Once the scammers get their hands on the user base via this scam, they are asked if they have a Binance account and if not, they are asked to create one. If asked about the need for one, they are told that trading fees are typically 2x on other platforms compared to Binance. After that, users are advised to buy USDT – the best stablecoin – and transfer it to a platform fully controlled by them.
The Binance approach
Rising crypto prices have led to the rise of companies supporting the crypto market like Binance – a provider of cryptocurrency and blockchain technology infrastructure. The exchange has seen phenomenal growth over the past few years, thanks to its user-centric policy and quick action in integrating all the products required by its user base.
The popularity of the exchange has grown to such an extent that it recordings more than $150 billion in transactions per day. The massive volume of the exchange has made it a hub for traders and investors looking for good liquidity and a safe platform. And, while the exchange is sought after by good actors, it has also been used by bad actors, like the ones reported above.
Nonetheless, the exchange has been at the forefront of recognizing these players and reporting the activities to the relevant regulatory authorities. Just last year, the swap was part of a crackdown on two very prominent bad actors. The first one implied nested exchanges and the second implied ransomware attackers liable for damages worth approximately $500 million.
Notably, Binance has identified the nefarious actors present on its platform by deploying a two-pronged approach. First, its detection system identified and eliminated suspicious accounts and second, it worked with law enforcement to bring down criminal groups. Additionally, the exchange notified its users if they were detected to have a connection to nested exchanges.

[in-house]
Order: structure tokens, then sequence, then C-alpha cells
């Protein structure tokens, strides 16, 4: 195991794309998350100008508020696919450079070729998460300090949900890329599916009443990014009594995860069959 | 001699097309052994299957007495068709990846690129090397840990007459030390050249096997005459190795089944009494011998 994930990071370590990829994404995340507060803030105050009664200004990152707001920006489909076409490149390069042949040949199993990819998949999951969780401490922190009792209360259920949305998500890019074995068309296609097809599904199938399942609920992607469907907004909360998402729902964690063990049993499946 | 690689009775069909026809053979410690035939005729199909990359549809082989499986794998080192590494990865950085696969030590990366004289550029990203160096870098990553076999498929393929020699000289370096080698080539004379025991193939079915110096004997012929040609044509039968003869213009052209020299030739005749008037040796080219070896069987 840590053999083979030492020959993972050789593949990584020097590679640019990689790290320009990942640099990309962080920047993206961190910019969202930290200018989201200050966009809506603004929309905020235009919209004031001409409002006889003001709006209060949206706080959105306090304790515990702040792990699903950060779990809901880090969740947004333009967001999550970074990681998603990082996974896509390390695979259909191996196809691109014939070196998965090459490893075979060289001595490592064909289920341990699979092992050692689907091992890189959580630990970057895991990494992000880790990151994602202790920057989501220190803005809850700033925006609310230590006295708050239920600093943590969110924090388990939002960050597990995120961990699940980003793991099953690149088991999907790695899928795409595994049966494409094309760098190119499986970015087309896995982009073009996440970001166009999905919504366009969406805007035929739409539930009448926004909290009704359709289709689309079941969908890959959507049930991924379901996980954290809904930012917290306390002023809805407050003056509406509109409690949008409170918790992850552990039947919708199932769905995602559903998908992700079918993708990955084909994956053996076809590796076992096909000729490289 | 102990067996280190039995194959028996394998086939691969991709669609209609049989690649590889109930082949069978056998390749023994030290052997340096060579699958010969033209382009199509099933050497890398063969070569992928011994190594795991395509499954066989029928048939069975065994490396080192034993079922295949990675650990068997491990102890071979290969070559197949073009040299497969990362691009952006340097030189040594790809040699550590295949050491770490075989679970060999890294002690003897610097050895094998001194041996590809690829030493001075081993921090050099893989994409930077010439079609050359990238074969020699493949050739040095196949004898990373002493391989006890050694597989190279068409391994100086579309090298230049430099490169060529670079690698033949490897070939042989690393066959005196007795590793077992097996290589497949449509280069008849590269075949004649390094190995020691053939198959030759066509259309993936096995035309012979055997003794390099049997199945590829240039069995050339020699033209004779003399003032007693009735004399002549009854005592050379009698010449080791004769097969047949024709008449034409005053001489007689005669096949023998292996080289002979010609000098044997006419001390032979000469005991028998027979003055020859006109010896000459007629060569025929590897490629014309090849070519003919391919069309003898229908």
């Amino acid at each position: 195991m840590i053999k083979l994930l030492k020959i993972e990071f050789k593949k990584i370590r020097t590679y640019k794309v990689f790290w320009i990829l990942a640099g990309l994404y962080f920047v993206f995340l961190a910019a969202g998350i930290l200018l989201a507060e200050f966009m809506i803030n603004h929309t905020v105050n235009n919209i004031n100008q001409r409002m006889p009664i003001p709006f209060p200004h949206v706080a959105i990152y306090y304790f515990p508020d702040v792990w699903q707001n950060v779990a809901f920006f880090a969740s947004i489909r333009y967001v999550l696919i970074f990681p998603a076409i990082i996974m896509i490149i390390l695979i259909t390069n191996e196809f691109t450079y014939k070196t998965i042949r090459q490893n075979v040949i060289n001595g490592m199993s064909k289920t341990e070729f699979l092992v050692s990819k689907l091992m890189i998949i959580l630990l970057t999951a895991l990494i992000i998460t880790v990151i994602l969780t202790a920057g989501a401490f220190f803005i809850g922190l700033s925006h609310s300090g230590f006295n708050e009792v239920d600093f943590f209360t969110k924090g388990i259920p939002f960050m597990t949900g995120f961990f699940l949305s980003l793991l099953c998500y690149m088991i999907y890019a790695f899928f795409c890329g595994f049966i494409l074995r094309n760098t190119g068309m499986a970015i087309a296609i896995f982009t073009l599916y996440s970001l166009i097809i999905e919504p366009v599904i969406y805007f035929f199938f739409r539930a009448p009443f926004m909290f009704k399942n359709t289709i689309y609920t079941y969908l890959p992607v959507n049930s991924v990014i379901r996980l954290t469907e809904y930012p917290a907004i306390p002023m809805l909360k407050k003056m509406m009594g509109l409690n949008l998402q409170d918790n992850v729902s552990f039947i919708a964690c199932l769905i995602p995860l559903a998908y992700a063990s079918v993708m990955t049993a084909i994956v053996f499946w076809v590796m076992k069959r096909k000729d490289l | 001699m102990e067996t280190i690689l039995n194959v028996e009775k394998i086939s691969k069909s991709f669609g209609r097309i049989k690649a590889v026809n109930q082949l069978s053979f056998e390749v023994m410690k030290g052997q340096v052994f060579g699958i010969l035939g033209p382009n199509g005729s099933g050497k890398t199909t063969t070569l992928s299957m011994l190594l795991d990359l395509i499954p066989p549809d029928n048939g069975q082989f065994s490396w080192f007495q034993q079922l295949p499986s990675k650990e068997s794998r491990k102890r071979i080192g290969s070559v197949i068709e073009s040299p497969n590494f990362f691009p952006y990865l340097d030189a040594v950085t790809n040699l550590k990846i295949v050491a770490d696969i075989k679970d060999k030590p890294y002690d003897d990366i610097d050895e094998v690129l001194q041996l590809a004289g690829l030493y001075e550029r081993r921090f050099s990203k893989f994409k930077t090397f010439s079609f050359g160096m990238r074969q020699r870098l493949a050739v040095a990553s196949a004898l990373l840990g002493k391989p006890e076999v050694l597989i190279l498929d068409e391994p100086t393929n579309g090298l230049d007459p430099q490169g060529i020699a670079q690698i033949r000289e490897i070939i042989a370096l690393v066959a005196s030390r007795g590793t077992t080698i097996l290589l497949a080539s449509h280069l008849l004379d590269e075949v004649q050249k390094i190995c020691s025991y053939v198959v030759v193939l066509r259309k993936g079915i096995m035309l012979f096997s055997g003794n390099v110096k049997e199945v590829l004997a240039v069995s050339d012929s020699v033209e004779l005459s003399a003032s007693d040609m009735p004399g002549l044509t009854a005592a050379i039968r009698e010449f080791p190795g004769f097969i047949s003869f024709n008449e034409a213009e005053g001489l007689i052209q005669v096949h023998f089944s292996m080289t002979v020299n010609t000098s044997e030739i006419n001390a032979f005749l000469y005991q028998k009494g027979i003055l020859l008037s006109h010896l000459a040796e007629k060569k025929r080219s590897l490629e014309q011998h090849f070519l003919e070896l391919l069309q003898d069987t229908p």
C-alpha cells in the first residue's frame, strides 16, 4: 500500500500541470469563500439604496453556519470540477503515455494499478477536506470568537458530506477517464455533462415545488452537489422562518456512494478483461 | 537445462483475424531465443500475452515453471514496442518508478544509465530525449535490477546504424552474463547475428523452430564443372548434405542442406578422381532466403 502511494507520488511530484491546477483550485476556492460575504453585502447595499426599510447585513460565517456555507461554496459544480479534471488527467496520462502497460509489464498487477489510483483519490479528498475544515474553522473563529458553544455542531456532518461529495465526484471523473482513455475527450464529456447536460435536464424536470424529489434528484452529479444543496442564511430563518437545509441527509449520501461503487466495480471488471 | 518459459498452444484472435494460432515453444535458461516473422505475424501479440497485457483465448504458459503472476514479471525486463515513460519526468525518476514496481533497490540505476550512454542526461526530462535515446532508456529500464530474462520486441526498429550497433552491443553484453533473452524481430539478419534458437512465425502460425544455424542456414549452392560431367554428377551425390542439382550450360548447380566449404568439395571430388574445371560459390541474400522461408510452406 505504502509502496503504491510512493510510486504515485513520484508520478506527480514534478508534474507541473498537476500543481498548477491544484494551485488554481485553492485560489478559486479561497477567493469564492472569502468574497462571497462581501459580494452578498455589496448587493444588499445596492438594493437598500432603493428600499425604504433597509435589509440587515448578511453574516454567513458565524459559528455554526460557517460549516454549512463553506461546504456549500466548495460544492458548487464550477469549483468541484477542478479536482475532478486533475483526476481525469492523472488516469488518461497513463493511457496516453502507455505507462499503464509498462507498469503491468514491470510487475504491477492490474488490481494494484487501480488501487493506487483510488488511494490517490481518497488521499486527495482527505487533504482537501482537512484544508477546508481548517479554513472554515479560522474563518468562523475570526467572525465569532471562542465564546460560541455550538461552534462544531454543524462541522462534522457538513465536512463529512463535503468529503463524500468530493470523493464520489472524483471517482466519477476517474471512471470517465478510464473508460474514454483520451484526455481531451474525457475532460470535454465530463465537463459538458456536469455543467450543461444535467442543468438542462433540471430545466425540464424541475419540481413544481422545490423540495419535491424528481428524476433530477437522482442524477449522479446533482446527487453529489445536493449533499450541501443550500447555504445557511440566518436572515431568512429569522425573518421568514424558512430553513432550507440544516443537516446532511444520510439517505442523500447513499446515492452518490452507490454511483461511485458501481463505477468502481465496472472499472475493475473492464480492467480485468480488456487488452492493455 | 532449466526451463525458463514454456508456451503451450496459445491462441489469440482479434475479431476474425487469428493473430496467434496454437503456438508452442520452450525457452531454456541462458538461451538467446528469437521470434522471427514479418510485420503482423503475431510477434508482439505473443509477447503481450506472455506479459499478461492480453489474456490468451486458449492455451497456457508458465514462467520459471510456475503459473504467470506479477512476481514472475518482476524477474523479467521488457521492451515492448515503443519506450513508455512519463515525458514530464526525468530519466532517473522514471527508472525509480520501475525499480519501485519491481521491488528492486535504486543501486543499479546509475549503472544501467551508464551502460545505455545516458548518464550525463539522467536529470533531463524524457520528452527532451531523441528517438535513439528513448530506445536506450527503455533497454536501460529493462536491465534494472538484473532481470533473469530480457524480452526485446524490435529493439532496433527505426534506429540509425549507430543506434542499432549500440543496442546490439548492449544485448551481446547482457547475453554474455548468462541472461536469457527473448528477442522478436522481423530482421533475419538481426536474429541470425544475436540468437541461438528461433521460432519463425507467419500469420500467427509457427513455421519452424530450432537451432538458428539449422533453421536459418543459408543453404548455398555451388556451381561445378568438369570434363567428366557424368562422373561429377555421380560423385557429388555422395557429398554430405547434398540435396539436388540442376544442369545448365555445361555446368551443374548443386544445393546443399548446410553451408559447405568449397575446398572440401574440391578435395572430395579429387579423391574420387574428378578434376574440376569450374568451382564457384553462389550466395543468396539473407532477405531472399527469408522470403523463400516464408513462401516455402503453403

In both cases, the exchange has collaborated with certain regulatory authorities, including the Cyber Police of Ukraine, the Cyber Bureau of the Korean National Police Agency, the Swiss Federal Office of Police and the American law enforcement. The exchange has also started implementing one of the best AML/KYC policies aimed at curbing such activities.
In the case of Binance being used by scammers in India, a spokesperson noted in a report,
“We track certain systems when we detect or trace illicit activity. We also try to fight criminals using an internal system.
Getting a head start in the game, the exchange has partnered with TRM Labs, a leading crypto compliance and risk management company, while implementing its blockchain analyzer on its platform. In addition to TRM Labs, the crypto service provider has also partnered with Crystal, a blockchain analytics company.
Additionally, the exchange acknowledged that while crypto crooks cannot be controlled, its entry and exit points could be closed. As such, Binance performs regular audit checks, which include risk scoring and fund flow analysis.
Disclaimer: This is a paid publication and should not be viewed as news/advice